One of the first people I met in Second Life was Jeff Corbin (his name in real life), a research associate in physics and astronomy at DU. He has built the Science School in Second Life, which DU will be using for classes.
Andy Guess, in an article titled “In Second Life, There’s No Fallout” at InsideHigherEd.com, describes Jeff’s Island: “Science School is nestled behind a three-dimensional, real-time weather map with pixellated clouds hovering above the ground, near a telescope that can be used to view constellations during the winter, when its real-life counterpart at the University of Denver is inaccessible due to snow-covered mountain roads.”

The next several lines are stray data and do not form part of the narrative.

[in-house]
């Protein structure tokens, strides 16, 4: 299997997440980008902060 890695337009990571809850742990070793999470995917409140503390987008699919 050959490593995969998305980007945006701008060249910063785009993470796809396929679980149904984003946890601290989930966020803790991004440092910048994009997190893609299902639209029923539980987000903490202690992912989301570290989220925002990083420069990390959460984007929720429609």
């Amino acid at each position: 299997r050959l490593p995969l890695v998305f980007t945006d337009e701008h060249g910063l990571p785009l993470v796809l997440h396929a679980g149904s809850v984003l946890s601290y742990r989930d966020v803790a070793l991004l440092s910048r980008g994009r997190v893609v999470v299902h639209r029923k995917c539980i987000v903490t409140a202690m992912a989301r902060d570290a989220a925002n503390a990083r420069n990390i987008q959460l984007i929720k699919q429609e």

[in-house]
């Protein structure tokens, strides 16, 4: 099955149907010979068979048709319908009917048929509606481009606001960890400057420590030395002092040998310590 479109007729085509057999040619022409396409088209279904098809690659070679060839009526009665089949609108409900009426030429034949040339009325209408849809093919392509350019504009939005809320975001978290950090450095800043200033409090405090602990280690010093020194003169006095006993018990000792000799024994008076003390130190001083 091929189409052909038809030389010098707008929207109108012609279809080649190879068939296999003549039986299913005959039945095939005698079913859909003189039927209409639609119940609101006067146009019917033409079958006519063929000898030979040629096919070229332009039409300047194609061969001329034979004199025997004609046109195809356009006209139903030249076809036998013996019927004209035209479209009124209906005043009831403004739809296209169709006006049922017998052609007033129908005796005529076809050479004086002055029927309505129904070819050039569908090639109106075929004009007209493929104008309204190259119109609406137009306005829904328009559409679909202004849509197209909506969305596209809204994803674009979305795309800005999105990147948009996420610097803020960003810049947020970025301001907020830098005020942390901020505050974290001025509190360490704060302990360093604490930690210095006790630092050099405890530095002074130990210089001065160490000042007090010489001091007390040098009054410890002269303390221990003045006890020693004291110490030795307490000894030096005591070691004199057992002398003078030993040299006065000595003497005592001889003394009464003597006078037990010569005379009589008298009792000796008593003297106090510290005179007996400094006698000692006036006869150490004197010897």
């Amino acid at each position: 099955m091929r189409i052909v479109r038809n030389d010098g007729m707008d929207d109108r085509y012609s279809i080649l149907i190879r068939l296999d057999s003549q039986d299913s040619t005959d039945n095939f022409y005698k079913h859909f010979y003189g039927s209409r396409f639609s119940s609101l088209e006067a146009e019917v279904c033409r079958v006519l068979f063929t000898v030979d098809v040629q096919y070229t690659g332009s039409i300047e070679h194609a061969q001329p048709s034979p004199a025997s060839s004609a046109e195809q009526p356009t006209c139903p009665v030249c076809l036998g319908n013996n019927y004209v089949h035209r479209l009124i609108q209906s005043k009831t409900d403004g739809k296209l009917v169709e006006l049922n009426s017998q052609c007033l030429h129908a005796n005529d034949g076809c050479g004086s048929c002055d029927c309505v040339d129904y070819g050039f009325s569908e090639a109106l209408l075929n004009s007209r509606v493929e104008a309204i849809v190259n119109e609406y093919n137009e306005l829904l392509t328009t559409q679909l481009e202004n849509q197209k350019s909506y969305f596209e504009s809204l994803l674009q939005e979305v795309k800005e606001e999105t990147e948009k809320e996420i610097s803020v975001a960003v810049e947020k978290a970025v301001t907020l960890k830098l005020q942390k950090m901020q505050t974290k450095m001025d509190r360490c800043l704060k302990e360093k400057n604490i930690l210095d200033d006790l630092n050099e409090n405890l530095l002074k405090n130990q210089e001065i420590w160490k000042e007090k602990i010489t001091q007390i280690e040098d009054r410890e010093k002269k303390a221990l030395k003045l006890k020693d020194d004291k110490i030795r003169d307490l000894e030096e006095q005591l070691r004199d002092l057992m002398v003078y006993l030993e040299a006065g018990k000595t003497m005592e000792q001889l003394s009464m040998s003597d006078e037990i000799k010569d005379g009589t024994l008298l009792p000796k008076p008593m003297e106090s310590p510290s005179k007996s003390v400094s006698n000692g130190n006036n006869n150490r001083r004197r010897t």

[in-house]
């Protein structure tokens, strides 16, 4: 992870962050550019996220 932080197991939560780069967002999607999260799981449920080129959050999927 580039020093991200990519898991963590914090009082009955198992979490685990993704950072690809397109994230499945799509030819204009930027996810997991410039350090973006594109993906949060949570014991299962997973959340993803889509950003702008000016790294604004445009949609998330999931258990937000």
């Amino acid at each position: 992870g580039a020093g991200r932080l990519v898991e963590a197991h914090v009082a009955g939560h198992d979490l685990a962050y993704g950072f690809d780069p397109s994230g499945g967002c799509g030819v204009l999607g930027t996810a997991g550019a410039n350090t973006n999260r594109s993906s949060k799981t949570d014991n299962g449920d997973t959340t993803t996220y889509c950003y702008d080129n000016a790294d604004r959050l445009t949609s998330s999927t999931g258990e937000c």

With grant money from the U.S. Nuclear Regulatory Commission, Robert C. Amme, a professor of physics at DU, and some colleagues are going to build a nuclear reactor in Second Life as part of a master’s program “in applied science with an emphasis on environmental impact assessment that will feature classes held in Second Life.”
The comments on the article indicate what we face in using this technology (Second Life and other MUVEs) for educational purposes.